The Brush Strokes of The Industrial Revolution by Monet
The industrial revolution was possible because of increased trade, which in turn created increased revenue, thus accelerated the industrial revolution. The focus of many studies of the industrial revolution focused on factories, mechanized textiles, steam power, and the use of steel, and how they transformed the urban landscapes of the United States and much of Europe. The industrial revolution contributed significantly to the urbanization and growth of cities — and the rise of financiers and industrialists.
The industrial revolution changed the way artists worked, and how they worked. Paints and tools were now mass produced and cheaper, which led way for “starving artists” to become more prolific than they could before. Artists being geniuses for capturing their environments, often used the backdrop of the revolution into their work. Claude Monet’s Gare St-Lazare was a perfect example of his depiction of the changing landscape of the world.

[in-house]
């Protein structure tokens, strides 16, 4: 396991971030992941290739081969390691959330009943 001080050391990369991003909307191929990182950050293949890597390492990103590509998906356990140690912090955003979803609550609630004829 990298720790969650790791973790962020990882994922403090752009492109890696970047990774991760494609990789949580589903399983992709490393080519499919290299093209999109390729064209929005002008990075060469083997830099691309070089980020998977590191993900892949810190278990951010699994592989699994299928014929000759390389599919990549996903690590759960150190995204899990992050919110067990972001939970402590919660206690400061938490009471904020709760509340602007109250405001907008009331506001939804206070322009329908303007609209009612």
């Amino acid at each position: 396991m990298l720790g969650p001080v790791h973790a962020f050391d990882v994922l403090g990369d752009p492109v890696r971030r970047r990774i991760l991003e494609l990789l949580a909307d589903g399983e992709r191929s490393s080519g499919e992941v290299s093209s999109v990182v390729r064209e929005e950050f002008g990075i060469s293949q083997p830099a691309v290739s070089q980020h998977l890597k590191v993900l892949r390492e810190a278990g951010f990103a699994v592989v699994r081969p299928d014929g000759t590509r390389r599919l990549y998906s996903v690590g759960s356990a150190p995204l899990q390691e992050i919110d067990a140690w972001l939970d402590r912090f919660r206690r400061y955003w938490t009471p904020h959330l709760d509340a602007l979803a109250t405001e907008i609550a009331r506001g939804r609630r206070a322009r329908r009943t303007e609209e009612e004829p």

Oscar-Claude Monet was an artist known as being the founder of French Impressionism. In fact, the word “impressionism” comes from his painting Impression, soleil levant (Impression, Sunrise). Though many of his paintings during this era usually represented landscape paintings of the French countryside, Monet adapted his studies of light and shadows of his country landscapes to the changing landscape of the country. Monet used his skill of observation to translate the light and dark of the coming of industrial technology.
In January 1877, Monet rented a small flat and a studio near the Gare St-Lazare, and in the third Impressionist exhibition which opened in April of that year, he exhibited seven canvases of the railway station. Gare is one of four surviving pieces of the interior of the station. Though many artists rendered the station, none were as compelling as this series by Monet.
Instead of showing industry as a grotesque, pollutant, in Monet’s canvas seemed to exist a beauty in its portrayal. Using swift brushstrokes, the artist was able to create an energy and excitement: smoke rising, engines churning, and people crowding on the platform against an industry-covered sky. The choppy, cropped subjects in the foreground to the quick strokes and combination of colors Monet used created a scene of frenetic energy. Being the master he was, there is no doubt that forcing the viewer to shift their eyes back and forth to capture the entire scene was intentional — to create a frenzied symphony of movement.
The iconic painting successfully depicted the smoke and fiery of the Industrial Revolution as it roared into the next era.